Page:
STRIKEOUT OF THE BLEACHER WEENIES by David Lubar
CHILDREN'S AND TEEN
Released: Sept. 23, 2016

"Fans will be shivering and laughing…evilly. (Short stories. 9-12)"
The weird, warped weenies weturn for an eighth collection of tiny terror tales. Read full book review >
HALFWAY WILD by Laura Freudig
CHILDREN'S AND TEEN
Released: Sept. 22, 2016

"Good both for classroom explorations of metaphors and for inspiring imaginative play. (Picture book. 3-7)"
As they move through their day, a busy family changes skin, fur, and feathers. Read full book review >

WHAT IS A CHILD? by Beatrice Alemagna
CHILDREN'S AND TEEN
Released: Sept. 20, 2016

"If this did not follow the familiar trajectory of a book read before bedtime, it would be tempting to pull it entirely out of the category of children's picture books. (Picture book. 4-7)"
A striking, illustrated musing on children and childhood. Read full book review >
I DISSENT by Debbie Levy
CHILDREN'S AND TEEN
Released: Sept. 20, 2016

"Read this and be inspired to work for justice through the legal system. (author's note, photographs, notes on Supreme Court cases, bibliography, quotation sources) (Picture book/biography. 7-10)"
Speak purposefully and carry a big legal pad. Read full book review >
THE BEST MAN by Richard Peck
CHILDREN'S AND TEEN
Released: Sept. 20, 2016

"A nostalgic slice of Rockwell Americana with a contemporary filling. Delicious—take a bite. (Fiction. 8-12)"
Male role models aren't a scarce commodity for Archer Magill, but when two of them fall in love, what does that mean for his comprehension of the weird world of adults? Then there's all that impending puberty stuff. Read full book review >

CREATION by Cynthia Rylant
CHILDREN'S AND TEEN
Released: Sept. 20, 2016

"Child-friendliness substitutes for awe in this cozy rendition. (Picture book/religion. 3-7)"
The Creation story, interpreted with minimalist art. Read full book review >
WHAT'S THAT NOISE? by Isabel Minhós Martins
CHILDREN'S AND TEEN
Released: Sept. 20, 2016

"More engaging fun than many higher-tech devices. (Picture book. 3-6)"
Every page demands that readers physically interact with this book's images. Read full book review >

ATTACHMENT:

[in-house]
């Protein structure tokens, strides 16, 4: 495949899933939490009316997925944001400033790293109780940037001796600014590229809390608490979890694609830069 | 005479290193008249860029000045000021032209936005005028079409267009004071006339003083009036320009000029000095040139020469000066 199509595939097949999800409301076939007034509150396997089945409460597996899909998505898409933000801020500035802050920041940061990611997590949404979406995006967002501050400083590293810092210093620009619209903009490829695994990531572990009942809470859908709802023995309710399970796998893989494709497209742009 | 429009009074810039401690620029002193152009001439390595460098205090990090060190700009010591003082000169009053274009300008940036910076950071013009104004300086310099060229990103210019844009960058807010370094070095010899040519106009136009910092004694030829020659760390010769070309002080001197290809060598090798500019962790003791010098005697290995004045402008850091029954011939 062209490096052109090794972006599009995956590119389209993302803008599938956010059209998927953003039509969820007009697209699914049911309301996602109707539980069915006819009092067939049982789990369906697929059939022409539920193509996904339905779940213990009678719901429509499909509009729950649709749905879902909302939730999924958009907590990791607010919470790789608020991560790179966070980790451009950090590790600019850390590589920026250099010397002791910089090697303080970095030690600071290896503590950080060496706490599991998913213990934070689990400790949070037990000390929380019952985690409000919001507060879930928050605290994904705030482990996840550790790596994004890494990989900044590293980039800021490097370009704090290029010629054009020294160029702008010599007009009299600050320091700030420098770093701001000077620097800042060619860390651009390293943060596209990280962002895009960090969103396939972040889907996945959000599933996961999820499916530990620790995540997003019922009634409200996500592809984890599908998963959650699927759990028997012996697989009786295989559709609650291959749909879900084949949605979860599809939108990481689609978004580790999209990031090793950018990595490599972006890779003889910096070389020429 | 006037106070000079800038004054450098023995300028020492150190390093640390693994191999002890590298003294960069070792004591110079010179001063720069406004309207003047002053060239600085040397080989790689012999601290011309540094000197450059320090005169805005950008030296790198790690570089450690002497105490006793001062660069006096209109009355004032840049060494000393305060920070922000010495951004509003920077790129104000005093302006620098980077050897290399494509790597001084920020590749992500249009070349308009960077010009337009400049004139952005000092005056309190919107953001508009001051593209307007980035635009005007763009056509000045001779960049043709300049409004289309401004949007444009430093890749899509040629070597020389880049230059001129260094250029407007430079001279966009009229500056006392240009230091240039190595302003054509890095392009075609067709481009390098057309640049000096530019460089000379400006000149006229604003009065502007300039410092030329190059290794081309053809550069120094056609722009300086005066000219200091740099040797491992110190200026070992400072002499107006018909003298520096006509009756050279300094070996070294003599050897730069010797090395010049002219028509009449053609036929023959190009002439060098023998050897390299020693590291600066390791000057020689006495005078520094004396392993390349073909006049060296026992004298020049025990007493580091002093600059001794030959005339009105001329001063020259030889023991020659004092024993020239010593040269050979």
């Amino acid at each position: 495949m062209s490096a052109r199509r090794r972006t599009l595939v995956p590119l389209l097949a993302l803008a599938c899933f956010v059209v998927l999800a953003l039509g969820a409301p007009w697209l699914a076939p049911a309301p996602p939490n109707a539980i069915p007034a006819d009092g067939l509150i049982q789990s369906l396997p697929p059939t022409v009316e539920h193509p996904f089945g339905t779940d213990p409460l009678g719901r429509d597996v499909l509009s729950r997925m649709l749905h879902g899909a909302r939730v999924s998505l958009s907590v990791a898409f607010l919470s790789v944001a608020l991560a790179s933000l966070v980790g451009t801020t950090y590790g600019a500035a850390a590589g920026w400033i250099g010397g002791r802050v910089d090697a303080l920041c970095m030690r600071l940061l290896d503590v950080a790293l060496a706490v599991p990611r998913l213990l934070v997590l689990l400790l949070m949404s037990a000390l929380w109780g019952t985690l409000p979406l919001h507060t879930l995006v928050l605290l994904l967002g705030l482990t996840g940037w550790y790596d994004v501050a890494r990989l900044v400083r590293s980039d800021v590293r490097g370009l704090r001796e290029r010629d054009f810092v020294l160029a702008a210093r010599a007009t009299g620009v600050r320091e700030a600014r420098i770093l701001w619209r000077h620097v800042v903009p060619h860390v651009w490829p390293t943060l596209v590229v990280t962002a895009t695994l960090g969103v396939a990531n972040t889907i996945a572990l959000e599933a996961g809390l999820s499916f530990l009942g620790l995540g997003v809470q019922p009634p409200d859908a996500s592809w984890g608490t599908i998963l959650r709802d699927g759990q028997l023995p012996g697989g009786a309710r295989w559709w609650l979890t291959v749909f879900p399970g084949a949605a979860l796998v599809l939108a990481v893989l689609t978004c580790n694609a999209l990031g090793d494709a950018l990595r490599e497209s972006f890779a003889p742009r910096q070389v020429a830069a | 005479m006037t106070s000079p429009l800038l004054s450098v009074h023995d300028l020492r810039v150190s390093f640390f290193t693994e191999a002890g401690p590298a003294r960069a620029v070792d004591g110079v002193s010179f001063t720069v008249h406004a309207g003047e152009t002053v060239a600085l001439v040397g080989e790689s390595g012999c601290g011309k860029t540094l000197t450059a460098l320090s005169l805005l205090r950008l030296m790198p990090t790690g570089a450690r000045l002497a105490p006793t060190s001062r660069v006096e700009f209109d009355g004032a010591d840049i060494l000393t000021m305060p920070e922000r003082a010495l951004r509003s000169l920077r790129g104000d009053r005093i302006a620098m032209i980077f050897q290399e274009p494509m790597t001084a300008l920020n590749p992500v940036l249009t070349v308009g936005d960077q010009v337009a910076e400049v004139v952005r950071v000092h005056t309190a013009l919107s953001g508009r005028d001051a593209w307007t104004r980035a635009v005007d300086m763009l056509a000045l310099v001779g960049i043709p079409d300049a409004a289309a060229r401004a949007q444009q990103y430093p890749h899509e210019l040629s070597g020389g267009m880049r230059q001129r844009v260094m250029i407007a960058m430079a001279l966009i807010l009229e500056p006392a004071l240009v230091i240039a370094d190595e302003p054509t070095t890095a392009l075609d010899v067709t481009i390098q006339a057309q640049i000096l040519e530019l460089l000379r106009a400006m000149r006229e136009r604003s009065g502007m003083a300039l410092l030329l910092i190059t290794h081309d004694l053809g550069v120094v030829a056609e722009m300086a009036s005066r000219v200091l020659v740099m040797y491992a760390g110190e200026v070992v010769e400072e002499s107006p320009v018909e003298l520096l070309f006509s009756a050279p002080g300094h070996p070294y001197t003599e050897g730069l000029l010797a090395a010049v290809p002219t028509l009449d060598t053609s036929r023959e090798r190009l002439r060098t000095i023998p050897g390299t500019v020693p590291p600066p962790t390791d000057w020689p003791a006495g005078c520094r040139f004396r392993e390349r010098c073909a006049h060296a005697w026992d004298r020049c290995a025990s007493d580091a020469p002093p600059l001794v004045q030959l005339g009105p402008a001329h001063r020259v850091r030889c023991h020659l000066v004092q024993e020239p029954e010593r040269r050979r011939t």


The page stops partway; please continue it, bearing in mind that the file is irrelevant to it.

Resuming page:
INSERT COIN TO CONTINUE by John David Anderson
CHILDREN'S AND TEEN
Released: Sept. 20, 2016

"The last thing video game nerds need is a reinforcement of a regressive view of women as objects instead of individuals. (Fantasy. 8-12)"
A video game fanatic turns his world upside down. Read full book review >
THE OTHER BOY by M.G. Hennessey
CHILDREN'S AND TEEN
Released: Sept. 20, 2016

"This is the story with a triumphant-but-realistic ending that trans kids haven't had enough of. It's challenging but not tragic, and it ends with bright, beautiful hope. (Fiction. 8-12)"
Twelve-year-old Shane Woods is seriously into baseball, video games, the graphic novel he's drawing, and a redheaded classmate named Madeline. Read full book review >
EVERYTHING IS AWKWARD by Mike Bender
CHILDREN'S AND TEEN
Released: Sept. 20, 2016

"(Mostly) totally awkward fun. (Picture book. 4-8)"
The team behind Awkward Family Photos (2010) unveils a playfully cringeworthy collection of kid-centered photos submitted to their website, celebrating the idea that "everything and everyone is awkward." Read full book review >
YELLOW TIME by Lauren Stringer
CHILDREN'S AND TEEN
Released: Sept. 20, 2016

"Lovely, indeed. (Picture book. 3-6)"
Autumnal bliss is at the heart of this poetic celebration of yellow foliage. Read full book review >
IF SNOWFLAKES TASTED LIKE FRUITCAKE by Stacey Previn
CHILDREN'S AND TEEN
Released: Sept. 20, 2016

"Like the fruitcake-flavored flakes, pass on this one. (Picture book. 4-8)"
An imaginative look at snowflakes and what we might do with them if they tasted of anything but winter. Read full book review >
Kirkus Interview
Jeff Chang
September 20, 2016

In the provocative essays in journalist Jeff Chang’s new book We Gon’ Be Alright, Chang takes an incisive and wide-ranging look at the recent tragedies and widespread protests that have shaken the country. Through deep reporting with key activists and thinkers, personal writing, and cultural criticism, We Gon’ Be Alright links #BlackLivesMatter to #OscarsSoWhite, Ferguson to Washington D.C., the Great Migration to resurgent nativism. Chang explores the rise and fall of the idea of “diversity,” the roots of student protest, changing ideas about Asian Americanness, and the impact of a century of racial separation in housing. “He implores readers to listen, act, and become involved with today’s activists, who offer ‘new ways to see our past and our present,’ ” our reviewer writes in a starred review. “A compelling and intellectually thought-provoking exploration of the quagmire of race relations.” View video >